DAS PRESENTS AT THE BRITISH DYSLEXIA ASSOCIATION INTERNATIONAL CONFERENCE AND EXPO!
DAS was represented at the British Dyslexia Association (BDA) International Conference at Telford, UK. The conference theme was “Evidence to Practice and Back Again”.
Attending such international conferences, we are often struck by how fortunate we are to be able to listen and network with leading experts from the various fields – neuroscience, literacy or numeracy learning and teaching or indeed, any areas associated with dyslexia. The BDA International Conference 2018 was unique in providing a good mix of cutting-edge research on areas relevant to dyslexia and more practical, practitioner-led perspectives and research-based activities.
The preference-based teaching approach for children with dyslexia and challenging behaviour Sharyfah shared the findings of her Master Degree thesis research on the preference-based teaching approach, where instructional materials are designed based on the individual studentsâ€™ preferences or areas of interest. She showed the comparative responses of the students with and without the approach.
Overcoming educator’s barriers to ICT adoption to kickstart digital literacy in dyslexia learners. Soofrina presented on the readiness of today’s educators on their ICT journey and how, as an organisation, the successful adoption of educational technologies can be achieved. The presentation included highlights of the DAS EdTech’s initiatives: M-Learning week and Appy Hour, with some discussion on working with tech-averse educators, as well as educators who are tech-champions.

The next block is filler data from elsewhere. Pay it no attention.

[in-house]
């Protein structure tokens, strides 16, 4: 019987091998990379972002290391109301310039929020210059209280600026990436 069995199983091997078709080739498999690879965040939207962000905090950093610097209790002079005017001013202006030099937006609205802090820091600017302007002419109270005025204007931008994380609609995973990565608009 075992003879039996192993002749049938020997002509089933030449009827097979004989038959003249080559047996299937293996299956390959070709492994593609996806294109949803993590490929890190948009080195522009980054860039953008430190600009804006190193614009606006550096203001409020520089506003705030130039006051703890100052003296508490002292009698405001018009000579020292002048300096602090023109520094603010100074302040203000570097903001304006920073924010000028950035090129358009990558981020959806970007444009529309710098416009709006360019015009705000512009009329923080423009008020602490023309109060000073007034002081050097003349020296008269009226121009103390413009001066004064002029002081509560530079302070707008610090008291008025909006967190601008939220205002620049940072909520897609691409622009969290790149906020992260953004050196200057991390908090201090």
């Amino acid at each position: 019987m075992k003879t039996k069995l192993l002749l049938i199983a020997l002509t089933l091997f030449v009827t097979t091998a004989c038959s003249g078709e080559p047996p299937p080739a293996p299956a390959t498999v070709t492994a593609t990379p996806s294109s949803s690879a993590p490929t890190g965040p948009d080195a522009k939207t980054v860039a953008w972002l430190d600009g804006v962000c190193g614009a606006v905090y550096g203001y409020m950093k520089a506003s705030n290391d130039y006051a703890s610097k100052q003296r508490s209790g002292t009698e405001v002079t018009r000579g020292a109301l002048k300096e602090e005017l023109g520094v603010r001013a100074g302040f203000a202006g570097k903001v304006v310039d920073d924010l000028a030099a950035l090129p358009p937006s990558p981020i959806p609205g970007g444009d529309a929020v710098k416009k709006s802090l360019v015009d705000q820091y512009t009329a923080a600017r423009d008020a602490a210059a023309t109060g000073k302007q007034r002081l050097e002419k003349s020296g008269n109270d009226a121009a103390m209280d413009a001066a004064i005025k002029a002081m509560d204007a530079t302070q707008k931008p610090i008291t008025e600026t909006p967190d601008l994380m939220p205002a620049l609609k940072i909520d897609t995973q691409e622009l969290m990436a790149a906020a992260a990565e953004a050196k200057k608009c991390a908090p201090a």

Promoting positive mental health: Relating dyslexia teachers’ values to organisational initiatives Geetha presented on promoting positive mental health by sharing research statistics on the positive impact on mental health through awareness of individual values and its alignment to organisational values. She shared the findings of a recently conducted in DAS with 130 educators.
Metacognitive strategies for transitioning postsecondary students. Ashraf’s presentation was on how executive functioning skills are important when people with dyslexia move through transitions in their life. He shared on how visual and hands-on activities with an integration of metacognitive strategies can help learners beyond their classroom.
Exploring the classroom practices of English exam skills for school children with dyslexia. Edmen presented on how the English Exam Skills programme was beneficial for primary school children with dyslexia who were set to take the PSLE paper in Singapore. His study revealed the importance of a systematic and structured instruction in teaching learners with dyslexia, and how the OG Approach could be applicable to all teaching practices that could be beneficial to struggling learners.
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This article was published in FACETS Vol 2 2018